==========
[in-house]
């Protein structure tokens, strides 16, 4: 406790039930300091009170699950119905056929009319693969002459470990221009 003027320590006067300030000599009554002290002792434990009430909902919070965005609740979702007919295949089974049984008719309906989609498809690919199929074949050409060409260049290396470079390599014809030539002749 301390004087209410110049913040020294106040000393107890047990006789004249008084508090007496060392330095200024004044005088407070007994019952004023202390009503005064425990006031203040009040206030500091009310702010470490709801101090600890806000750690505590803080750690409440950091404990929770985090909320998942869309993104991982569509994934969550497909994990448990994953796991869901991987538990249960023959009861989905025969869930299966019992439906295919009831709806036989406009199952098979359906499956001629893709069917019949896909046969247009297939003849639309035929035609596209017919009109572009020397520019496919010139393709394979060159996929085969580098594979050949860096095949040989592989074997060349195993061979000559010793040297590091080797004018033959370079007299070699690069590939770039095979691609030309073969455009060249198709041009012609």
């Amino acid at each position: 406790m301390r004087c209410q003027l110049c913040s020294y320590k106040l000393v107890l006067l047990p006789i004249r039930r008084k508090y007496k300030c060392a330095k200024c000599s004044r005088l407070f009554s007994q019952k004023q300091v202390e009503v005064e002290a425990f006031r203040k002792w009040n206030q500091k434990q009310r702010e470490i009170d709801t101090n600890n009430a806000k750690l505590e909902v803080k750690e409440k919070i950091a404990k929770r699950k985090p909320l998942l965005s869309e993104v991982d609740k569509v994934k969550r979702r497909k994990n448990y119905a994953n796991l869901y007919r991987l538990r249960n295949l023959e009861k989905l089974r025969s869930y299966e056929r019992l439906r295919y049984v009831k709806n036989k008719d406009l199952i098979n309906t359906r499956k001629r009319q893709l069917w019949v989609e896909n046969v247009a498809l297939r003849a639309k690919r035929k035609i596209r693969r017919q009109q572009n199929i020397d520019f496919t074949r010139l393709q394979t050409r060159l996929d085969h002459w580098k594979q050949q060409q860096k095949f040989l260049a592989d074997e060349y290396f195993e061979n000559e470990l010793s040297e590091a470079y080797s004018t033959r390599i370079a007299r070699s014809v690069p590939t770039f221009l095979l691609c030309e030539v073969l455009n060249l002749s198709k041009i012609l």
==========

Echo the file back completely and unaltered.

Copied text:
[in-house]
């Protein structure tokens, strides 16, 4: 406790039930300091009170699950119905056929009319693969002459470990221009 003027320590006067300030000599009554002290002792434990009430909902919070965005609740979702007919295949089974049984008719309906989609498809690919199929074949050409060409260049290396470079390599014809030539002749 301390004087209410110049913040020294106040000393107890047990006789004249008084508090007496060392330095200024004044005088407070007994019952004023202390009503005064425990006031203040009040206030500091009310702010470490709801101090600890806000750690505590803080750690409440950091404990929770985090909320998942869309993104991982569509994934969550497909994990448990994953796991869901991987538990249960023959009861989905025969869930299966019992439906295919009831709806036989406009199952098979359906499956001629893709069917019949896909046969247009297939003849639309035929035609596209017919009109572009020397520019496919010139393709394979060159996929085969580098594979050949860096095949040989592989074997060349195993061979000559010793040297590091080797004018033959370079007299070699690069590939770039095979691609030309073969455009060249198709041009012609």
């Amino acid at each position: 406790m301390r004087c209410q003027l110049c913040s020294y320590k106040l000393v107890l006067l047990p006789i004249r039930r008084k508090y007496k300030c060392a330095k200024c000599s004044r005088l407070f009554s007994q019952k004023q300091v202390e009503v005064e002290a425990f006031r203040k002792w009040n206030q500091k434990q009310r702010e470490i009170d709801t101090n600890n009430a806000k750690l505590e909902v803080k750690e409440k919070i950091a404990k929770r699950k985090p909320l998942l965005s869309e993104v991982d609740k569509v994934k969550r979702r497909k994990n448990y119905a994953n796991l869901y007919r991987l538990r249960n295949l023959e009861k989905l089974r025969s869930y299966e056929r019992l439906r295919y049984v009831k709806n036989k008719d406009l199952i098979n309906t359906r499956k001629r009319q893709l069917w019949v989609e896909n046969v247009a498809l297939r003849a639309k690919r035929k035609i596209r693969r017919q009109q572009n199929i020397d520019f496919t074949r010139l393709q394979t050409r060159l996929d085969h002459w580098k594979q050949q060409q860096k095949f040989l260049a592989d074997e060349y290396f195993e061979n000559e470990l010793s040297e590091a470079y080797s004018t033959r390599i370079a007299r070699s014809v690069p590939t770039f221009l095979l691609c030309e030539v073969l455009n060249l002749s198709k041009i012609l």